The health rules tell us to eat our fruits and vegetables, drink our daily water intake, and exercise. Will this extend your life? Yes, it can, but the "law of life" can also happen. If we all wear a mask for the rest of our lives, can our health care give us the guarantee that COVID will end forever? I think it is a no-brainer if a guarantee comes with all health problems. We take the road that will give us the best outcome is the best answer when dealing with millions of people. The problem is the number of people living in the world, and us all having the same outcome cannot be possible. For example, are birth pains the same for every woman? One more push, one less push, give or take the hours of labor, it's still child labor but different. We come into this world with our personal DNA, fingerprints, and a life story. Identical twins are the same but different. How can science and miracles play a part together when science says there has to be a right and a wrong. Does it matter about percentages at this point?
Some life events we can not explain. When a life miracle event happens, who takes the credit? The same goes for science? We have names for science inventors; for example, Benjamin Franklin invented electricity. Doctors, that create vaccines, would doctors be given the credit or science?
Of course, I want to share my family's miracle story. I start with my dad and his accident that happened on March 30, 1982. My dad was working for Duke Power for two years; he was 27 years old. This day was the day my dad's life changed forever. He touched a live wire on a transformer, received 7200 volts of electricity, and 600 amps shot through his body. He fell 15 feet dead, and the fall resuscitated his heart. My dad went by helicopter to Duke Burn Center, where he stayed for seven weeks and had seven surgeries. One major surgery was removing his left arm to his shoulder, taking his left thumb, and replacing it with his right thumb. That surgery took 13 hours to complete. My dad had exit wounds on both legs, and he also blew out the lower tendon in the right knee, and that surgery took 10 hours. I was four years old, and I only remember my dad with one arm. Growing up, I watched him become frustrated trying to tie his shoe or button his shirt. My dad cooking or opening a bottle was a struggle—the purpose of life for me became; to help those who can't help themselves. My heart broke for my dad because I knew this was not how he was born; this was a life-altering accident. I took my dad to show-in-tell in elementary school because I knew he survived a "miracle." After some time of my aging, I realized that the miracle was not that he survived but how he responded to his new body.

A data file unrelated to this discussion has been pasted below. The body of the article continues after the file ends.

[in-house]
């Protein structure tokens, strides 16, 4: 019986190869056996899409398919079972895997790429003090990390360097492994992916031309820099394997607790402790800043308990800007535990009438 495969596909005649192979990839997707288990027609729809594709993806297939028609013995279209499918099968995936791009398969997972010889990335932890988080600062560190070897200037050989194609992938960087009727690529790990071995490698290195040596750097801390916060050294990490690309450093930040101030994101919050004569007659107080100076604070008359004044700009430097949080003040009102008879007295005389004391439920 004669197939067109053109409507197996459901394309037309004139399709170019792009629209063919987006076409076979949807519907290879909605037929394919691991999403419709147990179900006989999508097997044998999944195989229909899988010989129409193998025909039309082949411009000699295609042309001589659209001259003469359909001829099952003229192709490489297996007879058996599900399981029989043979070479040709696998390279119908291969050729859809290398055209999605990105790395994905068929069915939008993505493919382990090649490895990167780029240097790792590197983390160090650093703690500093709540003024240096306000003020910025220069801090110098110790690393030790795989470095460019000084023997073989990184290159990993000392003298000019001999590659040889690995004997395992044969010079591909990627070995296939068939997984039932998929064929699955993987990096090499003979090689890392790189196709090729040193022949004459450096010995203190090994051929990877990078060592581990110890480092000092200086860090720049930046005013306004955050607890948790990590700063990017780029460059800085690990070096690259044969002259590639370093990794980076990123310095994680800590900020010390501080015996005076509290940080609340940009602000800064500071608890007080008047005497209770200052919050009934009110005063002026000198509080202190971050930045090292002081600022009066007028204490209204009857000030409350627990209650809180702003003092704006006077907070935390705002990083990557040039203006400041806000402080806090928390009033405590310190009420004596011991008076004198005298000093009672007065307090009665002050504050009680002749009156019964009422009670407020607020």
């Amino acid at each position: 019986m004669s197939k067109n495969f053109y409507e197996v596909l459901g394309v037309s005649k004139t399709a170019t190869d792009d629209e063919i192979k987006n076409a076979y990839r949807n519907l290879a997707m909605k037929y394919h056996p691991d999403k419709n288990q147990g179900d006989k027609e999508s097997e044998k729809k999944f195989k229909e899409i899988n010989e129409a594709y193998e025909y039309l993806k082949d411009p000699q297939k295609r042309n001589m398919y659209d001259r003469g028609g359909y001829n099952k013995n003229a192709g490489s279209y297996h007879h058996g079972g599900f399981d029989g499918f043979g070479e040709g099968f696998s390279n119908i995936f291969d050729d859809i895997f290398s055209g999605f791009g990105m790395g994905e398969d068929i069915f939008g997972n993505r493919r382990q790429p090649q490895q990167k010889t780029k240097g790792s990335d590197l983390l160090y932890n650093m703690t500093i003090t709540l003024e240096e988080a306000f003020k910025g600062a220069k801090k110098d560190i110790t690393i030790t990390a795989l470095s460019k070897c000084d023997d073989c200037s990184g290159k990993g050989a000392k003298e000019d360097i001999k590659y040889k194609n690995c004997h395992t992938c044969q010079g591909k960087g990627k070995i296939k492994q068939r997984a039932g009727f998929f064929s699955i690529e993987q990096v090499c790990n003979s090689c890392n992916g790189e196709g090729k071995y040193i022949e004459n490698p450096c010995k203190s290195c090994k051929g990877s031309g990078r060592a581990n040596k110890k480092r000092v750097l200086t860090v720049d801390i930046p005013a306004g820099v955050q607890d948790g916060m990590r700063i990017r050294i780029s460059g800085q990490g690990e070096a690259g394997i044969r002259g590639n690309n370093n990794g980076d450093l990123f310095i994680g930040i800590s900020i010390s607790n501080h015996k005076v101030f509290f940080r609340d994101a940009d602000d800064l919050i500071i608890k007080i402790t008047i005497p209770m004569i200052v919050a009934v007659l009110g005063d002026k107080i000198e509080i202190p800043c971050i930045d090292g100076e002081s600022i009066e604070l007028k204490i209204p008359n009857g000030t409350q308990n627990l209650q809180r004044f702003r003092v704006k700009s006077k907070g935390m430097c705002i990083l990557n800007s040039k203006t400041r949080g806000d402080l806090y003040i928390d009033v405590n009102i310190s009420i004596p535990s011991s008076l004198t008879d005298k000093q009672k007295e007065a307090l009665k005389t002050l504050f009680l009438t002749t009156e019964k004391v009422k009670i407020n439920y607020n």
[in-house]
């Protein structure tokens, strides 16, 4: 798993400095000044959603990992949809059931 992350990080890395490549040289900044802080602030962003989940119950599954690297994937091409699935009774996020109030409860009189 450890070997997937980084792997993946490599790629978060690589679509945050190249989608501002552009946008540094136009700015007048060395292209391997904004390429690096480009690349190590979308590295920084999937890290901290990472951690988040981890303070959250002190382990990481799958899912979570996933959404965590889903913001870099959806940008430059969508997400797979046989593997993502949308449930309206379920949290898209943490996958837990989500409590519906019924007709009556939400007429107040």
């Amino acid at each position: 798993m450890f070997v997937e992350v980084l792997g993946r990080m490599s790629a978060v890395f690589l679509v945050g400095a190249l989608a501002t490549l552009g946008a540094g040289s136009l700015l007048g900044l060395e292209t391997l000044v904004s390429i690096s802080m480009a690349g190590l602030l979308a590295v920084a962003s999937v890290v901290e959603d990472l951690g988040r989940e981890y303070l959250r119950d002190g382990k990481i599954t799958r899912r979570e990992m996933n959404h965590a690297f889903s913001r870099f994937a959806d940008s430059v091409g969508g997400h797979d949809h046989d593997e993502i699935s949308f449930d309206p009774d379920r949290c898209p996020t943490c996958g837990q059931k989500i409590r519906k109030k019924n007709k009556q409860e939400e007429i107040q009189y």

My father accomplished many things, like becoming a one-arm golfer. He currently holds six holes in one. My dad played volleyball and softball for recreational leagues and umpired high school baseball. He continued to work for Duke Power for 35 years. He wore a wooden prosthetic arm. The new technology will not help him because there are no nerve endings to connect. To be born with this disability, you know nothing else, but losing an essential part of the body is a different challenge. My dad's surgeries were done in 1982, so I often wonder how advanced our current health technology is, or I wonder who has access to this kind of health technology?
My husband's best friend died by his ladder falling on a live wire doing gutter work. How does he die and my dad lives? The amount o